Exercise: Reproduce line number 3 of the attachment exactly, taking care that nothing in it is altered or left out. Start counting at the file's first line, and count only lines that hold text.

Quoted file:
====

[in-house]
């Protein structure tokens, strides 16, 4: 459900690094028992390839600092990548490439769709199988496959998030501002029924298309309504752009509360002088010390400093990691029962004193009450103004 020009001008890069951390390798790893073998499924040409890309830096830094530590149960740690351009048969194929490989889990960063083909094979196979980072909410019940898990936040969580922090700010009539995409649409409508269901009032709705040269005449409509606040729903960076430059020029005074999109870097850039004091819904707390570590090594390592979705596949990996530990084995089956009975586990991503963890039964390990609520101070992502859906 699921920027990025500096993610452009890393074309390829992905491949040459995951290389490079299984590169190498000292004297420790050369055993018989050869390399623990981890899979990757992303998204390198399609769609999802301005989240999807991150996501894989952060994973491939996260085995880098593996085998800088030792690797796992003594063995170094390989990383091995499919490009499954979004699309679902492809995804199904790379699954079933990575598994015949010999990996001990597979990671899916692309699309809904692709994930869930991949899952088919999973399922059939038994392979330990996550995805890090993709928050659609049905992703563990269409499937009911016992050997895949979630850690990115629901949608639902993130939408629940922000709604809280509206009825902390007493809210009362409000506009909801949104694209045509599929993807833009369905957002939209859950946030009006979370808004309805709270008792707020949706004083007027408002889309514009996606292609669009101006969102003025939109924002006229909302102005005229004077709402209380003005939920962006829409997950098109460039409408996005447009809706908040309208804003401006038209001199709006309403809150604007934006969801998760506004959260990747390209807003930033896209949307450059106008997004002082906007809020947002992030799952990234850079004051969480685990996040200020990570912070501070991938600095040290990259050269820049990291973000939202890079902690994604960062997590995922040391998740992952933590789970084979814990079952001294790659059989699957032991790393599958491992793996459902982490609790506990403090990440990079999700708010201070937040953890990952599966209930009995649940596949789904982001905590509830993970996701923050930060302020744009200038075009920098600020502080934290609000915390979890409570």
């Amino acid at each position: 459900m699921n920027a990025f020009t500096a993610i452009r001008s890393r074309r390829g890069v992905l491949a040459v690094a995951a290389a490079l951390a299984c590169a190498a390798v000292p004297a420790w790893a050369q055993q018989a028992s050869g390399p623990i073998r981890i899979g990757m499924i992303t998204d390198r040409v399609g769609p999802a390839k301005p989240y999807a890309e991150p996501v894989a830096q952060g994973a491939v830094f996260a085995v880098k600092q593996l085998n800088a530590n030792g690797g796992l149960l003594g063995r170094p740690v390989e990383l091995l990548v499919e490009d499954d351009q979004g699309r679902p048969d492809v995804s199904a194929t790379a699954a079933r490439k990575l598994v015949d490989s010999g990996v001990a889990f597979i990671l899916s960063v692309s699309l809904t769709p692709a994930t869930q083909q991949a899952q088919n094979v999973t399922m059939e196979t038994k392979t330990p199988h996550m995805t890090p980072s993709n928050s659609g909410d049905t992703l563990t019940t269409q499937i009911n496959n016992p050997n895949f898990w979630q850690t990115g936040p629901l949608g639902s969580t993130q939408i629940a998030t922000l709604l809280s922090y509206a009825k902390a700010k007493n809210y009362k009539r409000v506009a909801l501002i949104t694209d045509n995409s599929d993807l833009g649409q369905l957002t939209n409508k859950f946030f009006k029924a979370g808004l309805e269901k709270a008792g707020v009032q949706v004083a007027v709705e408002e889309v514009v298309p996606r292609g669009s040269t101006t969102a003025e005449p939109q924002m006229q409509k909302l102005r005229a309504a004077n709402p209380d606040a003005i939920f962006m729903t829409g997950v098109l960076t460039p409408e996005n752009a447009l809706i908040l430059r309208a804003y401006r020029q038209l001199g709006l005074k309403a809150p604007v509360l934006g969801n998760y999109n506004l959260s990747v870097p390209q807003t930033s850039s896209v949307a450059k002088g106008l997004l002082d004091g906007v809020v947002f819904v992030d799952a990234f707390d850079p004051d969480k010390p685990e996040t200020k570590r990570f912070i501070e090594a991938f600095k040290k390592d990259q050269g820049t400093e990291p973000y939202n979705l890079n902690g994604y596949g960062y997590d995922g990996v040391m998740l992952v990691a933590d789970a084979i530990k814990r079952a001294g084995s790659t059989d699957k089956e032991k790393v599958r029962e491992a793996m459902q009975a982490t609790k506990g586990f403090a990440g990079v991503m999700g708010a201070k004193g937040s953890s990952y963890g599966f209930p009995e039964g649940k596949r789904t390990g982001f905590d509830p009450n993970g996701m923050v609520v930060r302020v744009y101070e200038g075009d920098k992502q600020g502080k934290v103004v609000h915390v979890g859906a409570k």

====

């Amino acid at each position: 459900m699921n920027a990025f020009t500096a993610i452009r001008s890393r074309r390829g890069v992905l491949a040459v690094a995951a290389a490079l951390a299984c590169a190498a390798v000292p004297a420790w790893a050369q055993q018989a028992s050869g390399p623990i073998r981890i899979g990757m499924i992303t998204d390198r040409v399609g769609p999802a390839k301005p989240y999807a890309e991150p996501v894989a830096q952060g994973a491939v830094f996260a085995v880098k600092q593996l085998n800088a530590n030792g690797g796992l149960l003594g063995r170094p740690v390989e990383l091995l990548v499919e490009d499954d351009q979004g699309r679902p048969d492809v995804s199904a194929t790379a699954a079933r490439k990575l598994v015949d490989s010999g990996v001990a889990f597979i990671l899916s960063v692309s699309l809904t769709p692709a994930t869930q083909q991949a899952q088919n094979v999973t399922m059939e196979t038994k392979t330990p199988h996550m995805t890090p980072s993709n928050s659609g909410d049905t992703l563990t019940t269409q499937i009911n496959n016992p050997n895949f898990w979630q850690t990115g936040p629901l949608g639902s969580t993130q939408i629940a998030t922000l709604l809280s922090y509206a009825k902390a700010k007493n809210y009362k009539r409000v506009a909801l501002i949104t694209d045509n995409s599929d993807l833009g649409q369905l957002t939209n409508k859950f946030f009006k029924a979370g808004l309805e269901k709270a008792g707020v009032q949706v004083a007027v709705e408002e889309v514009v298309p996606r292609g669009s040269t101006t969102a003025e005449p939109q924002m006229q409509k909302l102005r005229a309504a004077n709402p209380d606040a003005i939920f962006m729903t829409g997950v098109l960076t460039p409408e996005n752009a447009l809706i908040l430059r309208a804003y401006r020029q038209l001199g709006l005074k309403a809150p604007v509360l934006g969801n998760y999109n506004l959260s990747v870097p390209q807003t930033s850039s896209v949307a450059k002088g106008l997004l002082d004091g906007v809020v947002f819904v992030d799952a990234f707390d850079p004051d969480k010390p685990e996040t200020k570590r990570f912070i501070e090594a991938f600095k040290k390592d990259q050269g820049t400093e990291p973000y939202n979705l890079n902690g994604y596949g960062y997590d995922g990996v040391m998740l992952v990691a933590d789970a084979i530990k814990r079952a001294g084995s790659t059989d699957k089956e032991k790393v599958r029962e491992a793996m459902q009975a982490t609790k506990g586990f403090a990440g990079v991503m999700g708010a201070k004193g937040s953890s990952y963890g599966f209930p009995e039964g649940k596949r789904t390990g982001f905590d509830p009450n993970g996701m923050v609520v930060r302020v744009y101070e200038g075009d920098k992502q600020g502080k934290v103004v609000h915390v979890g859906a409570k």